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One Step Forward, Twenty Steps Back

Well, the ALP finally appears to have finally realised that its not the 1950s anymore, and that everyone no longer eats Vegemite, considers Aborigines “fauna”, and checks to see if there are any Reds under the bed before enjoying a good snooze, as it has finally incorporated equal marriage rights into its platform. Funny, with all this economic “modernisation” (i.e. preparing the way for austerity capitalism) they are always blathering about, you might expect their social policy to have “modernised” along with the times more quickly, given the solid and consistent majority support for equal marriage rights in recent years. However, with perhaps the only worthwhile reform to have been reluctantly made by Labor during the whole Gillard administration, it then does what is characteristic of the modern day Labor Party, and takes enormous retrograde steps backwards- and approves the sale of uranium to India, a surefire way to ensure global stability and cease the evil of nuclear weapon proliferation. Not to speak of the callous inhumanity of Labor’s refugee policy, which almost makes John HoWARd appear like a bleeding heart softie for refugees. Ah yes, the Labor Party, moving forward into a bright future by proving itself to be just as loyal a servant of the ruling class as the Liberals. Well done, old chaps!


2 responses to “One Step Forward, Twenty Steps Back

  1. The Ragged Man ⋅

    Ruling class? I don’t know if there is much of a ruling class per say in Australia. I mean, you could say the top earners, but that’s the way capitalism works. I find the ideal of Communism noble; however the sad fact is that it is a system which is designed to become stagnant in time. Collectivism, on the other hand, is probably the best solution to inequality between citizens. See, the issue isn’t that there are those who are earning more are marginalizing those who earn less. The issue is the fact that nobody has a respect for another beyond the small circle of people they know. If individuals acted in the nation’s and their fellow’s best interests, all would be well.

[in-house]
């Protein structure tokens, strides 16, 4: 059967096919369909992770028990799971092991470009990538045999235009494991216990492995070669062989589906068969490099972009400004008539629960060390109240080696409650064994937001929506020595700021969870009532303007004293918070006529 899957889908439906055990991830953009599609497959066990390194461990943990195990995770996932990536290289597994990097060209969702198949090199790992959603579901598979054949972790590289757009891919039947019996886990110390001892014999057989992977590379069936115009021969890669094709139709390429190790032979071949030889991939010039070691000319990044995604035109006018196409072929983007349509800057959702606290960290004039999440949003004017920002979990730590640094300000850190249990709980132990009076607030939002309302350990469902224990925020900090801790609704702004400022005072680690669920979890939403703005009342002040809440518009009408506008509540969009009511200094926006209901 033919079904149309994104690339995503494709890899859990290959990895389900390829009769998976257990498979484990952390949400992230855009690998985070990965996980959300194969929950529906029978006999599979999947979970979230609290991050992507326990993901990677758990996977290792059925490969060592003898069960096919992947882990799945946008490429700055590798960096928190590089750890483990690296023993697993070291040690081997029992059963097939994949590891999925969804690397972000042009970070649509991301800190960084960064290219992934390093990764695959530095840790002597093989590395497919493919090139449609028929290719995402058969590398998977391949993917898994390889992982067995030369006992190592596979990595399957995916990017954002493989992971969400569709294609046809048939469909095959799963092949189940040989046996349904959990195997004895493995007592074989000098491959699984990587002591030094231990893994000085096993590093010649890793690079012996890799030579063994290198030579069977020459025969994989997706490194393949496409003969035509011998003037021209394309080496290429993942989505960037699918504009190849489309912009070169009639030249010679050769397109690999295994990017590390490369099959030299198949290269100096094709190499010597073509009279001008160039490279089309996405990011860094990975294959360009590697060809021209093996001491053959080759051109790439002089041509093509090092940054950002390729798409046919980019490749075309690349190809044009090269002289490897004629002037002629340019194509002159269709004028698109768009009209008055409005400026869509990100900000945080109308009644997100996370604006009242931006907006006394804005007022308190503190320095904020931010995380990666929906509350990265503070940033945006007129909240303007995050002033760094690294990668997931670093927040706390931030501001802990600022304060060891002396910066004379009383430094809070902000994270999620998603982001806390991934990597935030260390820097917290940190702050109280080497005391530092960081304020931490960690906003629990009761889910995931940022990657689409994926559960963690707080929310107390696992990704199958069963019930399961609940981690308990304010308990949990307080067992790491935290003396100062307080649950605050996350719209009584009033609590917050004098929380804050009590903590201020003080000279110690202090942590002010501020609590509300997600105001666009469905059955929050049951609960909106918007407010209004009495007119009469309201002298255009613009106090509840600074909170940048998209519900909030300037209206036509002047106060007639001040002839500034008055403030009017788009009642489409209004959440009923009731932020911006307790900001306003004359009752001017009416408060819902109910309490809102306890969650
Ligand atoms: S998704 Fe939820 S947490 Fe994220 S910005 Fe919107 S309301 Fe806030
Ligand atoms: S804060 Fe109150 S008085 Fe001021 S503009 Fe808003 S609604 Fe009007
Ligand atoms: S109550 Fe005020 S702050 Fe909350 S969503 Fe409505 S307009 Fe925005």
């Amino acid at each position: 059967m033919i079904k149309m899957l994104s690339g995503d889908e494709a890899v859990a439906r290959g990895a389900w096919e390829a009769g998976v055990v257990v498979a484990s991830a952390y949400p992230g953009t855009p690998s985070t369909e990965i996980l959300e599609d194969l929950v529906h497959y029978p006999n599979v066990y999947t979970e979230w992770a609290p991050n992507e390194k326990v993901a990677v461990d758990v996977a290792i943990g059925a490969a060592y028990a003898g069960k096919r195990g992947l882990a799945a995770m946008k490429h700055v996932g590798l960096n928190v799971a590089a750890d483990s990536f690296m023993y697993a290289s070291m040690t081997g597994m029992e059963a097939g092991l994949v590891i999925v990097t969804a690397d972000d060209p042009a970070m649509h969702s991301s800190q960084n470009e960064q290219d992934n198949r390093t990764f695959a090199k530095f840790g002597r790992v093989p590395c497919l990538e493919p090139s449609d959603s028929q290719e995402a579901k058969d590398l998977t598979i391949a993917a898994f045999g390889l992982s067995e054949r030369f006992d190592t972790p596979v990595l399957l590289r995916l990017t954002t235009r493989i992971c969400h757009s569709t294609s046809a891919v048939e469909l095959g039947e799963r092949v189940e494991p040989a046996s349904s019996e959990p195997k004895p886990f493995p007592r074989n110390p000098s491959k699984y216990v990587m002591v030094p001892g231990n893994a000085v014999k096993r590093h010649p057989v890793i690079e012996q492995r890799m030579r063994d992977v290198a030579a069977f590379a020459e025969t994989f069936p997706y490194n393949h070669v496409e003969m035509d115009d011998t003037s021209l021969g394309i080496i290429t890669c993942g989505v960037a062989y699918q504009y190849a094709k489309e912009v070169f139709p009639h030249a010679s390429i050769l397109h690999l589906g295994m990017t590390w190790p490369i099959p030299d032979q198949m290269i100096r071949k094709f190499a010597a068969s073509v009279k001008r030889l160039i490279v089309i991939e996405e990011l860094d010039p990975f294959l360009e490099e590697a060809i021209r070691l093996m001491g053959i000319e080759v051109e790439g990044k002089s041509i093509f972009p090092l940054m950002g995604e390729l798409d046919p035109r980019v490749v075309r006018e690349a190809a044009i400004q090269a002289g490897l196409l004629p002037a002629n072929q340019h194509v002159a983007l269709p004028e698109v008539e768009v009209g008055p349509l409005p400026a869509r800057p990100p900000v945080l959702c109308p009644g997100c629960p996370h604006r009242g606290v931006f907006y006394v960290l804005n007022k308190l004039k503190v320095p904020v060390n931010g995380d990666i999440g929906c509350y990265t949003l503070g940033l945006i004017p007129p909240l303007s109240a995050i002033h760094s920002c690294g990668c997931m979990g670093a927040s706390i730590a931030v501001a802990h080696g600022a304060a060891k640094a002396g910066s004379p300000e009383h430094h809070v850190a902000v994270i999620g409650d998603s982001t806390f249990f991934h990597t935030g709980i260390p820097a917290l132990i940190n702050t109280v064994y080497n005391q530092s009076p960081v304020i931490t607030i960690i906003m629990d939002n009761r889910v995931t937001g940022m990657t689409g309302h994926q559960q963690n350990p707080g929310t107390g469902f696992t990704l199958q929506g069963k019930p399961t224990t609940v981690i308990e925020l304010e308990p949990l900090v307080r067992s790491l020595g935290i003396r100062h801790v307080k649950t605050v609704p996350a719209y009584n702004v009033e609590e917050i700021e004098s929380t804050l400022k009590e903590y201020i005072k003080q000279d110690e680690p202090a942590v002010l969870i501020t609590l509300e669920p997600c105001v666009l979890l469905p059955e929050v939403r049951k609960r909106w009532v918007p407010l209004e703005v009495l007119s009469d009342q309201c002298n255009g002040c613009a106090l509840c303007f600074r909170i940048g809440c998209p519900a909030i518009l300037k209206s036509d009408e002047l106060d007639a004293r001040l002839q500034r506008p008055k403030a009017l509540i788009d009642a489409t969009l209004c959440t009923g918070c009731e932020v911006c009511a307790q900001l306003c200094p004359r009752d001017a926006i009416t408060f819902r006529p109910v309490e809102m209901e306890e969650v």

2. Hey, thanks for commenting. You’re the first to do so! I started this blog at least six months ago, did a few posts, got bored and haven’t had the time to commit to it yet. But anyway, regarding the ruling class. Their is a ruling class in every society, except perhaps for a few pockets here and there, in the entire world. While their composition can vary, they generally involve politicians, top bureaucrats, big business, CEO’s of big companies (i.e. big four banks, Gina Reinhardt, etc) billionares, people with hundreds of millions of dollars, heads of top educational institutions (universities, schools) military leaders, and so on. You could call them the 1%, because that is about how many people are in the ruling class in Australia, the US, etc. If you want to read a book about what elements of one ruling class (such as wealthy industrialists like the German steel magnate Fritz Thyssen) did in a similar severe economic crisis as the one we are facing today, I suggest reading Fascism and Big Business by Daniel Guerin. If you want a more local perspectives on who exactly are the Australian ruling class, I believe Class and Struggle in Australia (edited by Rick Kuhn, published 2005) would be a good place to start. If by Communism you mean Stalinism, then obviously I am opposed to anything remotely resembling that vile inhumane system. If you mean by it a society characterised by liberty, equality, fraternity, with a strong element of common (not state owned) ownership of the means of production, a classless and stateless society of freedom and abundance, then yes I am for it. That was the classical idea shared by all socialists, communists, and anarchists, to different degrees, though they disagreed on how exactly one could advance toward that goal (some favoured market systems that weren’t capitalist, such as the anarchist Proudhon, who adovcated for a system of worker-run cooperatives, free credit, social organisation on the basis of a decentralised federalism. This form of social organisation was something close to what Thomas Jefferson favoured at one time, except more inclusive and democratic) in the late 19th and early 20th century. It was only with Stalin’s rise that this conception changed. Lenin and Trotsky, for all their failures, justifications for repression, and overly statified conception of what a socialist economy should be like, did not risk their lives, spend decades fighting against Tsarist oppression, and showing genuine bravery in the face of horrifically brutally White armies that almost crushed the Reds entirely, just so that something like Stalinism could triumph. The Russian Revolution is something to talk about for another day, because their were genuine achievements that came out of it, and which the Bolsheviks intitally supported and backed, but later came to sacrifice, surrender, and overcentralise power in their hands as liberty and democracy were subordinated to the need to beat the Whites in the Civil War. Regarding Collectivism, if by the mainstream idea of sacrificing your individual personality, absorbing it into a greater whole, then I disagree with that, because your own freedom and liberty are not contrary to society, but are a complement to it- I am in a favour of a society of free individuals. You cannot really have free individuals, abstracted from everybody else (the idea liberalism holds), if you live in an unfree society. If by Collectivism you mean something like what the anarchist Bakunin advocated, which was a radically democratic and libertarian conception of social organisation, then I sympathise with quite a lot of that. The nation is an imaginary abstraction, merely lines on a map- it is not something rock solid or made of flesh an blood, hence it is an imaginary institution- although an abstraction backed up and enforced by militaries and border police across the globe. I think it is possible to have respect for others beyond a small circle, but I would partially agree that, although in a broad sense we can sympathise with the plight that millions regularly face, close relations with fellow human beings are usually based on those who live close by and whom we are friendly/get along with. Hence, a greater degree of decentralisation in the political and economic realms can give people more self-determination over their own lives and directly empower communities, instead of orders being recieved top down from a giant Centre or overcentralised business/state bureaucracy. Regarding our fellows best interests, we should certainly try to be concerned to some degree over the freedom and dignity others have, but that does not mean we have to self-abnegate ourselves- (I am not a monk or Jesus, nor do I desire to be) the free and full flourishing of an individual is essential to a free and full flowering of society. Historians have noted that we who live in the ‘liberal’ democracies (i.e. capitalist states, and the rights we do have have been achieved by popular struggle, democratic and militant mass movements, etc, not handed down to us by enlightened liberals) have achieved political rights to some degree, but still lack comprehensive economic (the means to live and prosper) and social (the ability to be oneself, autonomy, individual self-determination and collective self-determination mediated through a radically democratic, and consequently libertarian and inclusive, association, federation, polity, whatever you want to call it, but a form of social organisation beyond capitalism and the state.) These have existed historically, to some degree, both in the distant past and the more recent, where the kind of social structures I am talking about have been thrown up, and more limited forms exist everywhere, even in Australia (like cooperatives, democratic associations, etc). For a discussion on whether libertarian socialism can be as libertarian and democratic as I claim, or even be possible at all, check out this link,